Table of Contents
ISRN Surgery
Volume 2011, Article ID 714935, 6 pages
http://dx.doi.org/10.5402/2011/714935
Research Article

Prediction of Length of Stay Following Elective Percutaneous Coronary Intervention

1Division of Biostatistics, Department of Epidemiology and Population Health, Albert Einstein College of Medicine, 1300 Morris Park, Mazer 220, Bronx, New York, NY 10461, USA
2Division of Cardiology, Department of Medicine, Montefiore Medical Center, Albert Einstein College of Medicine, New York, NY, USA

Received 28 April 2011; Accepted 16 June 2011

Academic Editor: M. Caputo

Copyright © 2011 Abdissa Negassa and E. Scott Monrad. This is an open access article distributed under the Creative Commons Attribution License, which permits unrestricted use, distribution, and reproduction in any medium, provided the original work is properly cited.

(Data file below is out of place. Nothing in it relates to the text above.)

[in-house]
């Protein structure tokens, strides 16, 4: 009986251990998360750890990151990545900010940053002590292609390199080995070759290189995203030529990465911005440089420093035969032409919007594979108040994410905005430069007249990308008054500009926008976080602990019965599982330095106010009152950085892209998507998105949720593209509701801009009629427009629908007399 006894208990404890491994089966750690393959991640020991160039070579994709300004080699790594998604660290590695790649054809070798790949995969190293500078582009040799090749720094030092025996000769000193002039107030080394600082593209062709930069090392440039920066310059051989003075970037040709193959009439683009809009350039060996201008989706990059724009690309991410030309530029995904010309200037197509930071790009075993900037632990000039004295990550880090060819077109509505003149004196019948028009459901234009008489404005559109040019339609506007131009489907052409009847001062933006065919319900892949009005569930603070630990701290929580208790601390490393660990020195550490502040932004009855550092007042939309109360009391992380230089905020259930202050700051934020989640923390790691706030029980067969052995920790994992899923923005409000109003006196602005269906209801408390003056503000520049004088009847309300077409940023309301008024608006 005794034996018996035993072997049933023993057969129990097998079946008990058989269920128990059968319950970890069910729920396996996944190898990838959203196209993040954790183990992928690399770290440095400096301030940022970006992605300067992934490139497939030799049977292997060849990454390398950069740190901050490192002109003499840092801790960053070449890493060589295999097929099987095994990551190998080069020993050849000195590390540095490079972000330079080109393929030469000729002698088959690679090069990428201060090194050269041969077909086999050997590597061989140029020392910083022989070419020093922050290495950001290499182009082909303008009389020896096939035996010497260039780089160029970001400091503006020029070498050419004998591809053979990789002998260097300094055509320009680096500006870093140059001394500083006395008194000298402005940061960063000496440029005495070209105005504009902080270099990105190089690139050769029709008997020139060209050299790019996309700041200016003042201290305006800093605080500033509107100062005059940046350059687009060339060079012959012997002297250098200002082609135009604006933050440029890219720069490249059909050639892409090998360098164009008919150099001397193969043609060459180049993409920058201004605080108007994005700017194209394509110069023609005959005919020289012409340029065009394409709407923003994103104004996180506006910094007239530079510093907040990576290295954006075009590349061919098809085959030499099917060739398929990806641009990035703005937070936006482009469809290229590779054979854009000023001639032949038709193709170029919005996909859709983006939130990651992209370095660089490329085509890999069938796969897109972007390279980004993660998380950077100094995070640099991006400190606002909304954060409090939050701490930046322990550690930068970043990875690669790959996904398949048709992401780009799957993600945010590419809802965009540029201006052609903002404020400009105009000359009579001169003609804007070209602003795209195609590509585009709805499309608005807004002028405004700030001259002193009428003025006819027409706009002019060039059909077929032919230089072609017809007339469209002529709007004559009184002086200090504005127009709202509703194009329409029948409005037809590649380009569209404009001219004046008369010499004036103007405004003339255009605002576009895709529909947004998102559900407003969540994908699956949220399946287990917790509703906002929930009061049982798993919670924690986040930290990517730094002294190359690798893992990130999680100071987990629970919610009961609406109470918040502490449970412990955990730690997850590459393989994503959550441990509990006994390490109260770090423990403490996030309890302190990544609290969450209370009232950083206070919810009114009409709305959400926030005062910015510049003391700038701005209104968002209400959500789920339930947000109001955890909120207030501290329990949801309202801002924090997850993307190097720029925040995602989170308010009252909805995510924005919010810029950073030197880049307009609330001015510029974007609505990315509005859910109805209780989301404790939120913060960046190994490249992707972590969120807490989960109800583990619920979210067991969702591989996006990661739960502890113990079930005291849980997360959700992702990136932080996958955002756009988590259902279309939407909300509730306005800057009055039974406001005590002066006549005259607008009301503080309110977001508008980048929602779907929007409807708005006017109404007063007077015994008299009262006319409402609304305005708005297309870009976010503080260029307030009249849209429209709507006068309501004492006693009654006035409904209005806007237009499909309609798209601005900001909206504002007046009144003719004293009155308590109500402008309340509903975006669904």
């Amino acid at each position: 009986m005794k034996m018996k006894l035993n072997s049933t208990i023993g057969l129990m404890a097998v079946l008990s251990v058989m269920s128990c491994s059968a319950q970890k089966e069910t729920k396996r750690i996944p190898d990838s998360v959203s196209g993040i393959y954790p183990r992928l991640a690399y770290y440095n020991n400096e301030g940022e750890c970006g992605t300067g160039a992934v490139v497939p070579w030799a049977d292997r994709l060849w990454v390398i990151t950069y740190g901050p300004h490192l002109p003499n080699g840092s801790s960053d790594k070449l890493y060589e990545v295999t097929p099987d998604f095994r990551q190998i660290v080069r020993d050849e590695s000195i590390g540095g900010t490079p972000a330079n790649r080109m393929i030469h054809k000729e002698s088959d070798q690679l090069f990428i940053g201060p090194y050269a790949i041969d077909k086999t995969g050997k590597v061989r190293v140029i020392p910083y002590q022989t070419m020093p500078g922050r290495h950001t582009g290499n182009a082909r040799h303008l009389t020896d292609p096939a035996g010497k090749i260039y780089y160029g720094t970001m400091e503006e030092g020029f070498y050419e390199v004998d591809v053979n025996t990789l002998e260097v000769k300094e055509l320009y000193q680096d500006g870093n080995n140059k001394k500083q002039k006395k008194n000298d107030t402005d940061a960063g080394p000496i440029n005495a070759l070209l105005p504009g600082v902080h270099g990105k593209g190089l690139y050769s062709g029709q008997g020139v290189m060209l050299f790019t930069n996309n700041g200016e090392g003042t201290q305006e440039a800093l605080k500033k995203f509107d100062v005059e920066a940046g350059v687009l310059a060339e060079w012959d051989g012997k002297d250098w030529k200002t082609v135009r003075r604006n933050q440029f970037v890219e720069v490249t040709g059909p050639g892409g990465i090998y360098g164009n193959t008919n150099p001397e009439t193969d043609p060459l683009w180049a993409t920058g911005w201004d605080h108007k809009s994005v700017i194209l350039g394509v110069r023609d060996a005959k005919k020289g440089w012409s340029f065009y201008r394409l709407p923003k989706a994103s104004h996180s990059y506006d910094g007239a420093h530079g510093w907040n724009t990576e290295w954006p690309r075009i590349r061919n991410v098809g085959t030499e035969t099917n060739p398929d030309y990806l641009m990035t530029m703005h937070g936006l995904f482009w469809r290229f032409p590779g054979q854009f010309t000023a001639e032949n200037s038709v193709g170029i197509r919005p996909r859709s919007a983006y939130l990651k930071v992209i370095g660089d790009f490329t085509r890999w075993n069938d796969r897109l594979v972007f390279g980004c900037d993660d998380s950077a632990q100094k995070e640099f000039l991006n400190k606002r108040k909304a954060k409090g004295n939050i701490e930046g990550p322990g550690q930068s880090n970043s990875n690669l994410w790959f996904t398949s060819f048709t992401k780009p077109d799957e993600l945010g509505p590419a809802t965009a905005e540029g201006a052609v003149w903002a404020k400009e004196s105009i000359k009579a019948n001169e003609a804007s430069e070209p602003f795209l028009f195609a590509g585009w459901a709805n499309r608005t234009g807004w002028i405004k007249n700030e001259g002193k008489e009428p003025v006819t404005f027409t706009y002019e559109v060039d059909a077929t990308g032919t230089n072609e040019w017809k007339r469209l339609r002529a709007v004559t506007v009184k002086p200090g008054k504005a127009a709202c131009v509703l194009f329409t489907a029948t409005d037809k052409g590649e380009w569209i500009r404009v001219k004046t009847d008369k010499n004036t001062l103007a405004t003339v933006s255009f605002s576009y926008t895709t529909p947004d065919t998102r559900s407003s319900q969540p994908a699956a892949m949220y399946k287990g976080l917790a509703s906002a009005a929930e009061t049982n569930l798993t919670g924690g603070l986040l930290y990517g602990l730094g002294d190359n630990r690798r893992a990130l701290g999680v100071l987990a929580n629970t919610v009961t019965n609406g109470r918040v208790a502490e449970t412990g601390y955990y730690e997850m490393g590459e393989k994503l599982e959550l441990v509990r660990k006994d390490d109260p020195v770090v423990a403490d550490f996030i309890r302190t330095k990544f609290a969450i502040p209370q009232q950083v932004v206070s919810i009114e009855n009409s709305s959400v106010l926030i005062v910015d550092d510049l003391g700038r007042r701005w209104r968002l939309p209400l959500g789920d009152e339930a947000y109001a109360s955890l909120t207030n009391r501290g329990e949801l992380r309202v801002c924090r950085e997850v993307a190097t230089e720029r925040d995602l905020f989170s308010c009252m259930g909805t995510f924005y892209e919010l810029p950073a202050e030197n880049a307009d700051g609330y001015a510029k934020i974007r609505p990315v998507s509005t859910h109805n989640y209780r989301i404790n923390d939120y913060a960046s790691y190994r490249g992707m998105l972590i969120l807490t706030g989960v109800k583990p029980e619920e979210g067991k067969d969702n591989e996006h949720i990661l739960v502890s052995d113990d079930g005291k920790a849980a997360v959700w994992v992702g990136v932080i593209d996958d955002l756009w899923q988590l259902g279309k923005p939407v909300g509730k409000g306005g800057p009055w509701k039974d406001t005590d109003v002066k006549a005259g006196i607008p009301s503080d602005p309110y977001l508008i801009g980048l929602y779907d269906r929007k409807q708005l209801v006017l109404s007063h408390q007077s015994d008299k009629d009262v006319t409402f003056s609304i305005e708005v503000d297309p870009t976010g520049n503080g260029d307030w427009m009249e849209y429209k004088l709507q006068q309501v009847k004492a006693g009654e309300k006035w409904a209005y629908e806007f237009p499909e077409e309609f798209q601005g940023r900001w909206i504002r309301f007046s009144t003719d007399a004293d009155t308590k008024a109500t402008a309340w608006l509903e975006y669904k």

Abstract

There have been published risk stratification approaches to predict complications following percutaneous coronary interventions (PCI). However, a formal assessment of such approaches with respect to predicting length of stay (LOS) is lacking. Therefore, we sought to assess the performance of, an easy-to-use, tree-structured prognostic classification model in predicting LOS among patients with elective PCI. The study is based on the New York State PCI database. The model was developed on data for 1999-2000, consisting of 67,766 procedures. Validation was carried out, with respect to LOS, using data for 2001-2002, consisting of 79,545 procedures. The risk groups identified by the model exhibited a strong progressively increasing relative risk pattern of longer LOS. The predicted average LOS ranged from 3 to 9 days. The performance of this model was comparable to other published risk scores. In conclusion, the tree-structured prognostic classification is a model which can be easily applied to aid practitioners early on in their decision process regarding the need for extra resources required for the management of more complicated patients following PCI, or to justify to payors the extra costs required for the management of patients who have required extended observation and care after PCI.